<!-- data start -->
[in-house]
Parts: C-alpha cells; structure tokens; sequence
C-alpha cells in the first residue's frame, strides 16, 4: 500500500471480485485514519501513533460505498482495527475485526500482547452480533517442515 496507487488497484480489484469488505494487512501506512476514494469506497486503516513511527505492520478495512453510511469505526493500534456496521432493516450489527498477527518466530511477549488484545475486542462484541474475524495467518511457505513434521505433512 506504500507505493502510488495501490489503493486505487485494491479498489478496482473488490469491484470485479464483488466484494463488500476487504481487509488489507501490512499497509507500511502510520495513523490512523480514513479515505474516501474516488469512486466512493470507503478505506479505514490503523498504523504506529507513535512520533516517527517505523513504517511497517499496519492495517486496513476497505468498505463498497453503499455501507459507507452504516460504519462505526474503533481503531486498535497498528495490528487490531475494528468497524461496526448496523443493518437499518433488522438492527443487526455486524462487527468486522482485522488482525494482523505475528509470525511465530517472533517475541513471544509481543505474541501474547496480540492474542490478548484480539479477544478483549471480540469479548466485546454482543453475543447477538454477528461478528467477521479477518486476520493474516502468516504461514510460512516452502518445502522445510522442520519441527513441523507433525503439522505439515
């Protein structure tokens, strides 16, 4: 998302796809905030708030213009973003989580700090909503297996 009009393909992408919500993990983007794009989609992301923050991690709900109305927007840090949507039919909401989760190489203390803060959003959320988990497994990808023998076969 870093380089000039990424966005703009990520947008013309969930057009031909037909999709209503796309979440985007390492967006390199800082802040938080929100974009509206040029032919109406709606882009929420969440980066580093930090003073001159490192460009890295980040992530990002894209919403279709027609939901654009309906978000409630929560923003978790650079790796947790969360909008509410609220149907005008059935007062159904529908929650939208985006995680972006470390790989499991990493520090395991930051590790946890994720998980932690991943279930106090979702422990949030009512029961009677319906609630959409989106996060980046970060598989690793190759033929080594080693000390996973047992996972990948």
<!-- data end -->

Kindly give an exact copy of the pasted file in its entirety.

[in-house]
Parts: C-alpha cells; structure tokens; sequence
C-alpha cells in the first residue's frame, strides 16, 4: 500500500471480485485514519501513533460505498482495527475485526500482547452480533517442515 496507487488497484480489484469488505494487512501506512476514494469506497486503516513511527505492520478495512453510511469505526493500534456496521432493516450489527498477527518466530511477549488484545475486542462484541474475524495467518511457505513434521505433512 506504500507505493502510488495501490489503493486505487485494491479498489478496482473488490469491484470485479464483488466484494463488500476487504481487509488489507501490512499497509507500511502510520495513523490512523480514513479515505474516501474516488469512486466512493470507503478505506479505514490503523498504523504506529507513535512520533516517527517505523513504517511497517499496519492495517486496513476497505468498505463498497453503499455501507459507507452504516460504519462505526474503533481503531486498535497498528495490528487490531475494528468497524461496526448496523443493518437499518433488522438492527443487526455486524462487527468486522482485522488482525494482523505475528509470525511465530517472533517475541513471544509481543505474541501474547496480540492474542490478548484480539479477544478483549471480540469479548466485546454482543453475543447477538454477528461478528467477521479477518486476520493474516502468516504461514510460512516452502518445502522445510522442520519441527513441523507433525503439522505439515
């Protein structure tokens, strides 16, 4: 998302796809905030708030213009973003989580700090909503297996 009009393909992408919500993990983007794009989609992301923050991690709900109305927007840090949507039919909401989760190489203390803060959003959320988990497994990808023998076969 870093380089000039990424966005703009990520947008013309969930057009031909037909999709209503796309979440985007390492967006390199800082802040938080929100974009509206040029032919109406709606882009929420969440980066580093930090003073001159490192460009890295980040992530990002894209919403279709027609939901654009309906978000409630929560923003978790650079790796947790969360909008509410609220149907005008059935007062159904529908929650939208985006995680972006470390790989499991990493520090395991930051590790946890994720998980932690991943279930106090979702422990949030009512029961009677319906609630959409989106996060980046970060598989690793190759033929080594080693000390996973047992996972990948």